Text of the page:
FCA: Firms saw 4.29m complaints in H1
The Financial Conduct Authority (FCA) has published the complaints figures for regulated firms for the first half of 2019, with the data showing an increase in complaints from 3.91m in the second half of 2018 to 4.29m for the first half of 2019. The increase can be largely attributed to a 34% climb in the volume of PPI complaints, which rose from 1.58m to 2.12m and accounted for 49% of all complaints received. Complaints not related to PPI dipped 6% from 2.32m in H2 2018 H2 to 2.18m in H1 2019. With PPI-related complaints stripped out, current accounts were the most common subject of complaints, accounting for 14%, followed by credit cards (8%) and motor and transport insurance (6%). The FCA figures show that the average redress per complaint upheld increased from £175 to £200 between the last six months of 2018 and the first six months of 2019, with this average not including redress related to PPI. The FCA said 94% of complaints made were closed within 8 weeks, excluding those relating to PPI, with 57% of these upheld.
Watchdog frustrated over new powers rejection
The Financial Conduct Authority (FCA) has called for greater assistance in its fight against rogue investments, questioning the Government’s decision to rejected proposals to implement new rules that would allow the regulator to ask for greater powers if it identified a gap in its framework. Ministers opted against such a move despite the Treasury Committee suggesting the creation of a new system to prevent consumer harm. In a formal response to the committee’s report, FCA chief executive Andrew Bailey said the regulator needed more help to fight firms operating outside of its remit. He said the FCA shares the committees view that there is a case for “a more structured and transparent approach” for identifying and engaging with the Treasury on perimeter changes. He added: “This could allow for a regular opportunity to consider what activities are covered by regulation and enhance transparency surrounding changes to the FCA regulatory perimeter.”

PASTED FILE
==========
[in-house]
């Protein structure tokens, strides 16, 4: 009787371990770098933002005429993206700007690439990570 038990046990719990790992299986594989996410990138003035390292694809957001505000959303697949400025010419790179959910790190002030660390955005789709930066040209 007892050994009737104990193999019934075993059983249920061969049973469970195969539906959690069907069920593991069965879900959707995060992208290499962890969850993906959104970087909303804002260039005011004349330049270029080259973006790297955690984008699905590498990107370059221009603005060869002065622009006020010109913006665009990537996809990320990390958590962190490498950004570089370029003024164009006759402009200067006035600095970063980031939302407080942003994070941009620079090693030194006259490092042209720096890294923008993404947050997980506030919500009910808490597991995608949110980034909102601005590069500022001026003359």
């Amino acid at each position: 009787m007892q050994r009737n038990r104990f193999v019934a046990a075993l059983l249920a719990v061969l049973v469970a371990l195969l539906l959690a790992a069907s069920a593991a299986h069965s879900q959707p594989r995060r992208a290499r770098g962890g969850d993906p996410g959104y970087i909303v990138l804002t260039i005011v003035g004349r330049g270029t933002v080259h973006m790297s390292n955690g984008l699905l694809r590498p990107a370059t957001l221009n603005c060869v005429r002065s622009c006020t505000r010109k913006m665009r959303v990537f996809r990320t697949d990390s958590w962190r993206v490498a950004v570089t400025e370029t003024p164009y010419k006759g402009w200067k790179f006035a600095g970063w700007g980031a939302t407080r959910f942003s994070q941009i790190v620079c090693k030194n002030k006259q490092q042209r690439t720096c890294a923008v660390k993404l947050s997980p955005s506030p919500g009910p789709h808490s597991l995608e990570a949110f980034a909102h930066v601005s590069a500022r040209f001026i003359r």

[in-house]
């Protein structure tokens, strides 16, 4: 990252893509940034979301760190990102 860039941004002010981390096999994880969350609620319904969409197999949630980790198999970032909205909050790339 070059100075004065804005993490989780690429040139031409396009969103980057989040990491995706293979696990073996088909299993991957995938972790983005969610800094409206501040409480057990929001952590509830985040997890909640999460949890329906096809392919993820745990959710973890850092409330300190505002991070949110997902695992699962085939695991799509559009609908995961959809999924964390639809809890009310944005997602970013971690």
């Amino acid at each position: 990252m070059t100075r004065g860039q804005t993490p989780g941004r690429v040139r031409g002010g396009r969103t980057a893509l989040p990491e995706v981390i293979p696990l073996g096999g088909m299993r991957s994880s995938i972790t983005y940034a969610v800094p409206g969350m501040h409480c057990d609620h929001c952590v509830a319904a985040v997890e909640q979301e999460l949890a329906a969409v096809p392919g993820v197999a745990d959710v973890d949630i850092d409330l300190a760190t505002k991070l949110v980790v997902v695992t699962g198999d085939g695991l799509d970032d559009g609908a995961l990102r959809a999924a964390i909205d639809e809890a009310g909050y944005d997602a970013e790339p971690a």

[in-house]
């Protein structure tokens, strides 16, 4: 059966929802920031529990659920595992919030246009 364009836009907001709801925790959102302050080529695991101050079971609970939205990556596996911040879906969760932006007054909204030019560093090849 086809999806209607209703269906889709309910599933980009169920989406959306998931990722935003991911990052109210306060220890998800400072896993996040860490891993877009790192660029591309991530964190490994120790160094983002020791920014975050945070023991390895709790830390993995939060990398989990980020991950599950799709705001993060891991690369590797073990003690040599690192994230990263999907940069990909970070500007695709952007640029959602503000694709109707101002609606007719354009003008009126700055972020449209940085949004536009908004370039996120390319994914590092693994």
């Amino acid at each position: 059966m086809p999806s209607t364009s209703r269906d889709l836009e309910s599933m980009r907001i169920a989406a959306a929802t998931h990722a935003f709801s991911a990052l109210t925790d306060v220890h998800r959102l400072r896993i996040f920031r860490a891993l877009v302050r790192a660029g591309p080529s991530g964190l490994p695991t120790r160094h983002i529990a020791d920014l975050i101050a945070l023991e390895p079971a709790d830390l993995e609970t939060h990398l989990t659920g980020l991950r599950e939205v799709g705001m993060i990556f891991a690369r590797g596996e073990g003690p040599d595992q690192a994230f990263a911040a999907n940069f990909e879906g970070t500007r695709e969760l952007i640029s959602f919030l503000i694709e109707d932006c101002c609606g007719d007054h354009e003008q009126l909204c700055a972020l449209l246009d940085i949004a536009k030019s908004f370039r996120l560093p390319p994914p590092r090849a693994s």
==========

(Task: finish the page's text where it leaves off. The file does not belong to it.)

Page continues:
Moneysupermarket warns of weakness in money segment
With product availability problems affecting Moneysupermarket’s money division, its share price fell 10% as the division shrank 5% to £20.6m for the quarter to the end of September. Revenue was up 4% year on year to £100.9m with its insurance market up 3% compared to this time last year, reaching nearly £50m in sales. Chief executive Mark Lewis noted: “Our Reinvent strategy continues to do more for our customers – the new Moneysupermarket Energy Monitor service means our customers need never overpay for energy ever again.”
Hargreaves Lansdown faces questions over Woodford collapse